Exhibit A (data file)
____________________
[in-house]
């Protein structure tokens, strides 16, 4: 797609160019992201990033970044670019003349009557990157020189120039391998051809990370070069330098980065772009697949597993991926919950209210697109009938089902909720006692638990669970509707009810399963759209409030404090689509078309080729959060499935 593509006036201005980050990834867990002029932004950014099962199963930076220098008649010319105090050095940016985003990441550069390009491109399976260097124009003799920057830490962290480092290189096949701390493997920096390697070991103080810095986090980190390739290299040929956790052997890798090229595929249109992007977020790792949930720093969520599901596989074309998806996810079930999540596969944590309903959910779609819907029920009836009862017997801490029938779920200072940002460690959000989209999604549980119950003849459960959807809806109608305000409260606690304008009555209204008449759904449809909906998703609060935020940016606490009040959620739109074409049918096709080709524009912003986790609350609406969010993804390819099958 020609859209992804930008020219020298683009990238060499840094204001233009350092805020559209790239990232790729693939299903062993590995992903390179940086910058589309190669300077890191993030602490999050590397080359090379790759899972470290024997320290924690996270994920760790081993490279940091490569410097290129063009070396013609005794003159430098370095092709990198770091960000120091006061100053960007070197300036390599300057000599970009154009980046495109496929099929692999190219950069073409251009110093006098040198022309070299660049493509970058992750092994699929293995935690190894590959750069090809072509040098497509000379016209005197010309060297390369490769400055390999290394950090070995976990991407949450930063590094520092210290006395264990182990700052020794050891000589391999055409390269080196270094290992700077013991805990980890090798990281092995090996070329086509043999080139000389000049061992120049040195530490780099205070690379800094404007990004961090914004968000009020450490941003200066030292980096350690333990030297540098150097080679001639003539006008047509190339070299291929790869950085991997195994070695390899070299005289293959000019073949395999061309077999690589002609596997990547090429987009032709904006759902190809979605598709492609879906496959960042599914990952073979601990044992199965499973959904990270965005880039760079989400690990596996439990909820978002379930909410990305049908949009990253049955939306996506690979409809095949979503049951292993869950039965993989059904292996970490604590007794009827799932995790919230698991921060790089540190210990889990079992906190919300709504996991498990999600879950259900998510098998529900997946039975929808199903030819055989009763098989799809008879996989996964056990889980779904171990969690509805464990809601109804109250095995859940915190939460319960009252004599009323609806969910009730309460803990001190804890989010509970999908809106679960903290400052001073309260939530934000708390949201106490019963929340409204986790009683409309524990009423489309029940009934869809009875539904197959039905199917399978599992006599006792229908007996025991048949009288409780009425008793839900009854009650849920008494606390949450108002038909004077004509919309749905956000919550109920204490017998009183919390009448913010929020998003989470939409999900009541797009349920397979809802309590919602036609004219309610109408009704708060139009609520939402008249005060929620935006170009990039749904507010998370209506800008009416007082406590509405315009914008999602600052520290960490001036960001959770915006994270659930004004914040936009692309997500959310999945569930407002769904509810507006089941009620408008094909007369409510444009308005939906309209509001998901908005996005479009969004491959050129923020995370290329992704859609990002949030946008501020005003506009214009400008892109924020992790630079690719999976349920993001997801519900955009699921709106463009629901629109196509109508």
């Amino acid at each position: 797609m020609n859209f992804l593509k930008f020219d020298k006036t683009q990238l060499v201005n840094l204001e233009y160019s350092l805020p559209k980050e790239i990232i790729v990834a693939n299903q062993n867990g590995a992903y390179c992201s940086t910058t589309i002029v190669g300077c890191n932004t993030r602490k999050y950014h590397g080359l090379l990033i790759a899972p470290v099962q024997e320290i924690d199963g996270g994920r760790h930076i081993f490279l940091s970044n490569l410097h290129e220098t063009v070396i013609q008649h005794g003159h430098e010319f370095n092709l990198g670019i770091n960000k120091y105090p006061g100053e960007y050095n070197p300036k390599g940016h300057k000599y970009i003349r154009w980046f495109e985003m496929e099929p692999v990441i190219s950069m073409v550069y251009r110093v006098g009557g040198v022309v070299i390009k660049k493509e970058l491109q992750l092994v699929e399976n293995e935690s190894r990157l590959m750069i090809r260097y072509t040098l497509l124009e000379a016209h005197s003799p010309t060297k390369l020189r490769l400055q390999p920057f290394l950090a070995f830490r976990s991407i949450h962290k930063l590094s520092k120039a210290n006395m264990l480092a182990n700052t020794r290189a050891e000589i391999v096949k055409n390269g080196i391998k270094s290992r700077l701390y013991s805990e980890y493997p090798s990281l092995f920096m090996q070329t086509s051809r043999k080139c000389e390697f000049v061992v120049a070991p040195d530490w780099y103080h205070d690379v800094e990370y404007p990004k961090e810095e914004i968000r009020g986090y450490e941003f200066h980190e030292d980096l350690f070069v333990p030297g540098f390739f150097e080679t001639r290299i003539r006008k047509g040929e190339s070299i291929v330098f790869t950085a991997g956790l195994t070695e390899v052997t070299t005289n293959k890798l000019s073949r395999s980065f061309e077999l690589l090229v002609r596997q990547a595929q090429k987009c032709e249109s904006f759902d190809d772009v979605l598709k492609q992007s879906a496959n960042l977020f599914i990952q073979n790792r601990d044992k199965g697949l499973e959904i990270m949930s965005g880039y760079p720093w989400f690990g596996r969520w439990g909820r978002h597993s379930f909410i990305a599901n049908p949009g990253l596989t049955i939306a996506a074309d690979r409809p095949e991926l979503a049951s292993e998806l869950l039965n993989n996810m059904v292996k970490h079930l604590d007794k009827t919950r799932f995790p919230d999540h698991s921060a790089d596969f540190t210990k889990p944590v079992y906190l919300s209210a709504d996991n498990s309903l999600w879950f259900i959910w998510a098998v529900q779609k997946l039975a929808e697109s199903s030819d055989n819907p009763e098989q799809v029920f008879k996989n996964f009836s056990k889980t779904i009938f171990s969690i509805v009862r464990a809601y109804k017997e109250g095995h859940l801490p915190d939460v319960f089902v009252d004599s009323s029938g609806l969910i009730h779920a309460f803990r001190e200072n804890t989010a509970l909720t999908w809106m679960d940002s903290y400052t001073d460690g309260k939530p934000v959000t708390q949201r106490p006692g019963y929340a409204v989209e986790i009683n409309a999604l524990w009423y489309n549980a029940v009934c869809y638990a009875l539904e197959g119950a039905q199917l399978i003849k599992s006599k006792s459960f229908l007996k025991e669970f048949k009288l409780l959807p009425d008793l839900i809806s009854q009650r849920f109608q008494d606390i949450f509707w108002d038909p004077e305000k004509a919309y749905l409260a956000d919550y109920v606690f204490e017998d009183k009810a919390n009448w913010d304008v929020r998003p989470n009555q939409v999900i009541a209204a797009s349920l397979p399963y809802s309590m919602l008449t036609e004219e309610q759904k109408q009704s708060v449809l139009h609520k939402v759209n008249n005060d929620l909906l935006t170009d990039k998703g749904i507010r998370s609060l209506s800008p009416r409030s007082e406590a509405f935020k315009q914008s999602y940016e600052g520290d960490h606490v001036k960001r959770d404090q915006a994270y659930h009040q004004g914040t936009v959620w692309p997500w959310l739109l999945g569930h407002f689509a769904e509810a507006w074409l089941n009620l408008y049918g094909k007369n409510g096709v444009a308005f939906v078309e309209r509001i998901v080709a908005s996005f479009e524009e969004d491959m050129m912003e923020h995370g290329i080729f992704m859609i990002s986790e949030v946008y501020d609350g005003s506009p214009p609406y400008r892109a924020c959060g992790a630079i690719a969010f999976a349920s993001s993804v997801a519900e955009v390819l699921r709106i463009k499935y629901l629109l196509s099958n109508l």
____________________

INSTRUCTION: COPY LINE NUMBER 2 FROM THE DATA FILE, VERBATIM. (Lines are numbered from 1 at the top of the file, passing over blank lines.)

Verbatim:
């Protein structure tokens, strides 16, 4: 797609160019992201990033970044670019003349009557990157020189120039391998051809990370070069330098980065772009697949597993991926919950209210697109009938089902909720006692638990669970509707009810399963759209409030404090689509078309080729959060499935 593509006036201005980050990834867990002029932004950014099962199963930076220098008649010319105090050095940016985003990441550069390009491109399976260097124009003799920057830490962290480092290189096949701390493997920096390697070991103080810095986090980190390739290299040929956790052997890798090229595929249109992007977020790792949930720093969520599901596989074309998806996810079930999540596969944590309903959910779609819907029920009836009862017997801490029938779920200072940002460690959000989209999604549980119950003849459960959807809806109608305000409260606690304008009555209204008449759904449809909906998703609060935020940016606490009040959620739109074409049918096709080709524009912003986790609350609406969010993804390819099958 020609859209992804930008020219020298683009990238060499840094204001233009350092805020559209790239990232790729693939299903062993590995992903390179940086910058589309190669300077890191993030602490999050590397080359090379790759899972470290024997320290924690996270994920760790081993490279940091490569410097290129063009070396013609005794003159430098370095092709990198770091960000120091006061100053960007070197300036390599300057000599970009154009980046495109496929099929692999190219950069073409251009110093006098040198022309070299660049493509970058992750092994699929293995935690190894590959750069090809072509040098497509000379016209005197010309060297390369490769400055390999290394950090070995976990991407949450930063590094520092210290006395264990182990700052020794050891000589391999055409390269080196270094290992700077013991805990980890090798990281092995090996070329086509043999080139000389000049061992120049040195530490780099205070690379800094404007990004961090914004968000009020450490941003200066030292980096350690333990030297540098150097080679001639003539006008047509190339070299291929790869950085991997195994070695390899070299005289293959000019073949395999061309077999690589002609596997990547090429987009032709904006759902190809979605598709492609879906496959960042599914990952073979601990044992199965499973959904990270965005880039760079989400690990596996439990909820978002379930909410990305049908949009990253049955939306996506690979409809095949979503049951292993869950039965993989059904292996970490604590007794009827799932995790919230698991921060790089540190210990889990079992906190919300709504996991498990999600879950259900998510098998529900997946039975929808199903030819055989009763098989799809008879996989996964056990889980779904171990969690509805464990809601109804109250095995859940915190939460319960009252004599009323609806969910009730309460803990001190804890989010509970999908809106679960903290400052001073309260939530934000708390949201106490019963929340409204986790009683409309524990009423489309029940009934869809009875539904197959039905199917399978599992006599006792229908007996025991048949009288409780009425008793839900009854009650849920008494606390949450108002038909004077004509919309749905956000919550109920204490017998009183919390009448913010929020998003989470939409999900009541797009349920397979809802309590919602036609004219309610109408009704708060139009609520939402008249005060929620935006170009990039749904507010998370209506800008009416007082406590509405315009914008999602600052520290960490001036960001959770915006994270659930004004914040936009692309997500959310999945569930407002769904509810507006089941009620408008094909007369409510444009308005939906309209509001998901908005996005479009969004491959050129923020995370290329992704859609990002949030946008501020005003506009214009400008892109924020992790630079690719999976349920993001997801519900955009699921709106463009629901629109196509109508």